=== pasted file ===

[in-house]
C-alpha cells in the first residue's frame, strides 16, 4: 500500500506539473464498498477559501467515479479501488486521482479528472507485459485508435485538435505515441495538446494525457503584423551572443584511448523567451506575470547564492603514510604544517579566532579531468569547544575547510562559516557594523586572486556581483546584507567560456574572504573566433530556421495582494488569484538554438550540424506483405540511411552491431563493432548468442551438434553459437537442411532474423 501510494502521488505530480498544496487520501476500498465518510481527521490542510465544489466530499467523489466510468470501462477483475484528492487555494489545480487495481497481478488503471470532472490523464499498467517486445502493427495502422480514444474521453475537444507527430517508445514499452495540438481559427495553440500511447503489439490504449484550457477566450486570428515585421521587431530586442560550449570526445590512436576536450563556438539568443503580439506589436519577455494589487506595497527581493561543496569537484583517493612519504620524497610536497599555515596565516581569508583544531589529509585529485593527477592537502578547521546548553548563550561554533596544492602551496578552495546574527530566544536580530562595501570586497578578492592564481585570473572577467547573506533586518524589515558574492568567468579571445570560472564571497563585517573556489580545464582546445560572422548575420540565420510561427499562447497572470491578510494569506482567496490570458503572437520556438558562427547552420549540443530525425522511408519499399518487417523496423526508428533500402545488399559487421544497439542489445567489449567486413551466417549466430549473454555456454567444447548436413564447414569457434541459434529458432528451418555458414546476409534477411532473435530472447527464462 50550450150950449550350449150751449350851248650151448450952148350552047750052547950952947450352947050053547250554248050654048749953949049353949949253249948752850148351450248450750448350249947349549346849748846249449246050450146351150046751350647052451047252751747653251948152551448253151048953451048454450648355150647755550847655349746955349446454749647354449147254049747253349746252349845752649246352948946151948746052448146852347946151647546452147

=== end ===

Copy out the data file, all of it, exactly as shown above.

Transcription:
[in-house]
C-alpha cells in the first residue's frame, strides 16, 4: 500500500506539473464498498477559501467515479479501488486521482479528472507485459485508435485538435505515441495538446494525457503584423551572443584511448523567451506575470547564492603514510604544517579566532579531468569547544575547510562559516557594523586572486556581483546584507567560456574572504573566433530556421495582494488569484538554438550540424506483405540511411552491431563493432548468442551438434553459437537442411532474423 501510494502521488505530480498544496487520501476500498465518510481527521490542510465544489466530499467523489466510468470501462477483475484528492487555494489545480487495481497481478488503471470532472490523464499498467517486445502493427495502422480514444474521453475537444507527430517508445514499452495540438481559427495553440500511447503489439490504449484550457477566450486570428515585421521587431530586442560550449570526445590512436576536450563556438539568443503580439506589436519577455494589487506595497527581493561543496569537484583517493612519504620524497610536497599555515596565516581569508583544531589529509585529485593527477592537502578547521546548553548563550561554533596544492602551496578552495546574527530566544536580530562595501570586497578578492592564481585570473572577467547573506533586518524589515558574492568567468579571445570560472564571497563585517573556489580545464582546445560572422548575420540565420510561427499562447497572470491578510494569506482567496490570458503572437520556438558562427547552420549540443530525425522511408519499399518487417523496423526508428533500402545488399559487421544497439542489445567489449567486413551466417549466430549473454555456454567444447548436413564447414569457434541459434529458432528451418555458414546476409534477411532473435530472447527464462 50550450150950449550350449150751449350851248650151448450952148350552047750052547950952947450352947050053547250554248050654048749953949049353949949253249948752850148351450248450750448350249947349549346849748846249449246050450146351150046751350647052451047252751747653251948152551448253151048953451048454450648355150647755550847655349746955349446454749647354449147254049747253349746252349845752649246352948946151948746052448146852347946151647546452147